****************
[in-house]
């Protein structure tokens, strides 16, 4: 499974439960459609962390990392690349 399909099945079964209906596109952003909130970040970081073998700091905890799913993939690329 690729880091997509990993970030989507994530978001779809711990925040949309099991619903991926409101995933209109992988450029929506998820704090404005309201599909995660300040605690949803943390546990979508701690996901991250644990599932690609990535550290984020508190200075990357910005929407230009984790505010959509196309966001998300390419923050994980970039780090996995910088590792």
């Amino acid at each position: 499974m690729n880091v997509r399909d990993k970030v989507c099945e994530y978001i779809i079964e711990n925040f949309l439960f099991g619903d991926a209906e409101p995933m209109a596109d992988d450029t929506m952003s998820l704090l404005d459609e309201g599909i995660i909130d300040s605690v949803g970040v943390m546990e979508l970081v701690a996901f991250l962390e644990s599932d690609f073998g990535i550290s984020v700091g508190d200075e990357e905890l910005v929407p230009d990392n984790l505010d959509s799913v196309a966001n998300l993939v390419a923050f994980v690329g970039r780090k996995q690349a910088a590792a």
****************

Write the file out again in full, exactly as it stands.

[in-house]
């Protein structure tokens, strides 16, 4: 499974439960459609962390990392690349 399909099945079964209906596109952003909130970040970081073998700091905890799913993939690329 690729880091997509990993970030989507994530978001779809711990925040949309099991619903991926409101995933209109992988450029929506998820704090404005309201599909995660300040605690949803943390546990979508701690996901991250644990599932690609990535550290984020508190200075990357910005929407230009984790505010959509196309966001998300390419923050994980970039780090996995910088590792």
């Amino acid at each position: 499974m690729n880091v997509r399909d990993k970030v989507c099945e994530y978001i779809i079964e711990n925040f949309l439960f099991g619903d991926a209906e409101p995933m209109a596109d992988d450029t929506m952003s998820l704090l404005d459609e309201g599909i995660i909130d300040s605690v949803g970040v943390m546990e979508l970081v701690a996901f991250l962390e644990s599932d690609f073998g990535i550290s984020v700091g508190d200075e990357e905890l910005v929407p230009d990392n984790l505010d959509s799913v196309a966001n998300l993939v390419a923050f994980v690329g970039r780090k996995q690349a910088a590792a």